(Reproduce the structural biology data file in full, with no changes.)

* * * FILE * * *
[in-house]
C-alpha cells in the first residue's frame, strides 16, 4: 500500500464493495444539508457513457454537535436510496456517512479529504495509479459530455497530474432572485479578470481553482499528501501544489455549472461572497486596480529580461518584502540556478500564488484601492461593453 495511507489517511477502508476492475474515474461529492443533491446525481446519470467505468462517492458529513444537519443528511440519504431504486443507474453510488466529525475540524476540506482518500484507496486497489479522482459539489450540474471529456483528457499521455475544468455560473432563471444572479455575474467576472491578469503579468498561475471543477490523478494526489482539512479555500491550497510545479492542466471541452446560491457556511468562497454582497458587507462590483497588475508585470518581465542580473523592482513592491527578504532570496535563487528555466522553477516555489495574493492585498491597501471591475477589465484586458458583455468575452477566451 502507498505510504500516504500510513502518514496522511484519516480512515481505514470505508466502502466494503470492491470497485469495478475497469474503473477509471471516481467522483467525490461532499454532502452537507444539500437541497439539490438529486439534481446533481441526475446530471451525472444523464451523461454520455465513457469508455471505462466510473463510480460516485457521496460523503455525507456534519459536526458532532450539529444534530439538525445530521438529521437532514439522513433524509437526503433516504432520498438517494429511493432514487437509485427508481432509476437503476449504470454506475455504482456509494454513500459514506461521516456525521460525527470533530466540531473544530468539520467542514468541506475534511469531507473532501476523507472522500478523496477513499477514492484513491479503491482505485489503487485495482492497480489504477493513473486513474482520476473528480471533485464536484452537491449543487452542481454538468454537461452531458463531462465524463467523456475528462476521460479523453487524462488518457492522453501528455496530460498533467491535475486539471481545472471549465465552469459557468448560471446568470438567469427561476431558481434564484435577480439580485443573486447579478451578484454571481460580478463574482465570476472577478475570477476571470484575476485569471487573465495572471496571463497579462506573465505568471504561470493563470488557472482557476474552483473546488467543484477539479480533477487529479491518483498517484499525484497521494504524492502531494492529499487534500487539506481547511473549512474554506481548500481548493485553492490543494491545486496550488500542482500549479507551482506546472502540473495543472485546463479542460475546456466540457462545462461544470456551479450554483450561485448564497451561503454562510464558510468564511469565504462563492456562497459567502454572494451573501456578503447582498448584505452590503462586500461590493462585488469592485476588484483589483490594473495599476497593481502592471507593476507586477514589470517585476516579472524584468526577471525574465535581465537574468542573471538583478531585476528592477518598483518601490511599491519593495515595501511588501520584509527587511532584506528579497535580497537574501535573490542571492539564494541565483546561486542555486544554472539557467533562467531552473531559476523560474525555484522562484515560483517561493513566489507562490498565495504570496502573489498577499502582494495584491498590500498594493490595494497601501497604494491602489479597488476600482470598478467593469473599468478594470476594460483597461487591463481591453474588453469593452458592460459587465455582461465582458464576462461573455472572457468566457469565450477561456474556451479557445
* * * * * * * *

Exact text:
[in-house]
C-alpha cells in the first residue's frame, strides 16, 4: 500500500464493495444539508457513457454537535436510496456517512479529504495509479459530455497530474432572485479578470481553482499528501501544489455549472461572497486596480529580461518584502540556478500564488484601492461593453 495511507489517511477502508476492475474515474461529492443533491446525481446519470467505468462517492458529513444537519443528511440519504431504486443507474453510488466529525475540524476540506482518500484507496486497489479522482459539489450540474471529456483528457499521455475544468455560473432563471444572479455575474467576472491578469503579468498561475471543477490523478494526489482539512479555500491550497510545479492542466471541452446560491457556511468562497454582497458587507462590483497588475508585470518581465542580473523592482513592491527578504532570496535563487528555466522553477516555489495574493492585498491597501471591475477589465484586458458583455468575452477566451 502507498505510504500516504500510513502518514496522511484519516480512515481505514470505508466502502466494503470492491470497485469495478475497469474503473477509471471516481467522483467525490461532499454532502452537507444539500437541497439539490438529486439534481446533481441526475446530471451525472444523464451523461454520455465513457469508455471505462466510473463510480460516485457521496460523503455525507456534519459536526458532532450539529444534530439538525445530521438529521437532514439522513433524509437526503433516504432520498438517494429511493432514487437509485427508481432509476437503476449504470454506475455504482456509494454513500459514506461521516456525521460525527470533530466540531473544530468539520467542514468541506475534511469531507473532501476523507472522500478523496477513499477514492484513491479503491482505485489503487485495482492497480489504477493513473486513474482520476473528480471533485464536484452537491449543487452542481454538468454537461452531458463531462465524463467523456475528462476521460479523453487524462488518457492522453501528455496530460498533467491535475486539471481545472471549465465552469459557468448560471446568470438567469427561476431558481434564484435577480439580485443573486447579478451578484454571481460580478463574482465570476472577478475570477476571470484575476485569471487573465495572471496571463497579462506573465505568471504561470493563470488557472482557476474552483473546488467543484477539479480533477487529479491518483498517484499525484497521494504524492502531494492529499487534500487539506481547511473549512474554506481548500481548493485553492490543494491545486496550488500542482500549479507551482506546472502540473495543472485546463479542460475546456466540457462545462461544470456551479450554483450561485448564497451561503454562510464558510468564511469565504462563492456562497459567502454572494451573501456578503447582498448584505452590503462586500461590493462585488469592485476588484483589483490594473495599476497593481502592471507593476507586477514589470517585476516579472524584468526577471525574465535581465537574468542573471538583478531585476528592477518598483518601490511599491519593495515595501511588501520584509527587511532584506528579497535580497537574501535573490542571492539564494541565483546561486542555486544554472539557467533562467531552473531559476523560474525555484522562484515560483517561493513566489507562490498565495504570496502573489498577499502582494495584491498590500498594493490595494497601501497604494491602489479597488476600482470598478467593469473599468478594470476594460483597461487591463481591453474588453469593452458592460459587465455582461465582458464576462461573455472572457468566457469565450477561456474556451479557445